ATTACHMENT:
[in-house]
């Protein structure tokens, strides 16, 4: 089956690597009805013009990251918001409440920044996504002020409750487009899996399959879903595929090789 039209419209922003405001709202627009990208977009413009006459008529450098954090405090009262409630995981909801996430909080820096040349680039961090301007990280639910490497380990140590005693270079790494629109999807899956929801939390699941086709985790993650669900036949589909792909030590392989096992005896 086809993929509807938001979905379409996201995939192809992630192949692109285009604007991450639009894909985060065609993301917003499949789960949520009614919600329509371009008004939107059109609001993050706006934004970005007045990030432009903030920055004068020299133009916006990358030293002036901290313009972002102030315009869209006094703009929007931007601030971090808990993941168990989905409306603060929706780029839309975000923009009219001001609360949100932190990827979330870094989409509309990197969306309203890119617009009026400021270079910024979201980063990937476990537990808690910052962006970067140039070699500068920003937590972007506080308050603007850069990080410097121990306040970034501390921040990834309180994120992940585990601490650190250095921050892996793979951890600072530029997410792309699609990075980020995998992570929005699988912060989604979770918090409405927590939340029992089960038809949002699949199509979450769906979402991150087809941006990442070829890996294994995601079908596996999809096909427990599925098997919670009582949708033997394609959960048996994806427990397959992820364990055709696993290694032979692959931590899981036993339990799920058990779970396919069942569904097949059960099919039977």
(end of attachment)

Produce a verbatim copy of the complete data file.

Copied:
[in-house]
């Protein structure tokens, strides 16, 4: 089956690597009805013009990251918001409440920044996504002020409750487009899996399959879903595929090789 039209419209922003405001709202627009990208977009413009006459008529450098954090405090009262409630995981909801996430909080820096040349680039961090301007990280639910490497380990140590005693270079790494629109999807899956929801939390699941086709985790993650669900036949589909792909030590392989096992005896 086809993929509807938001979905379409996201995939192809992630192949692109285009604007991450639009894909985060065609993301917003499949789960949520009614919600329509371009008004939107059109609001993050706006934004970005007045990030432009903030920055004068020299133009916006990358030293002036901290313009972002102030315009869209006094703009929007931007601030971090808990993941168990989905409306603060929706780029839309975000923009009219001001609360949100932190990827979330870094989409509309990197969306309203890119617009009026400021270079910024979201980063990937476990537990808690910052962006970067140039070699500068920003937590972007506080308050603007850069990080410097121990306040970034501390921040990834309180994120992940585990601490650190250095921050892996793979951890600072530029997410792309699609990075980020995998992570929005699988912060989604979770918090409405927590939340029992089960038809949002699949199509979450769906979402991150087809941006990442070829890996294994995601079908596996999809096909427990599925098997919670009582949708033997394609959960048996994806427990397959992820364990055709696993290694032979692959931590899981036993339990799920058990779970396919069942569904097949059960099919039977």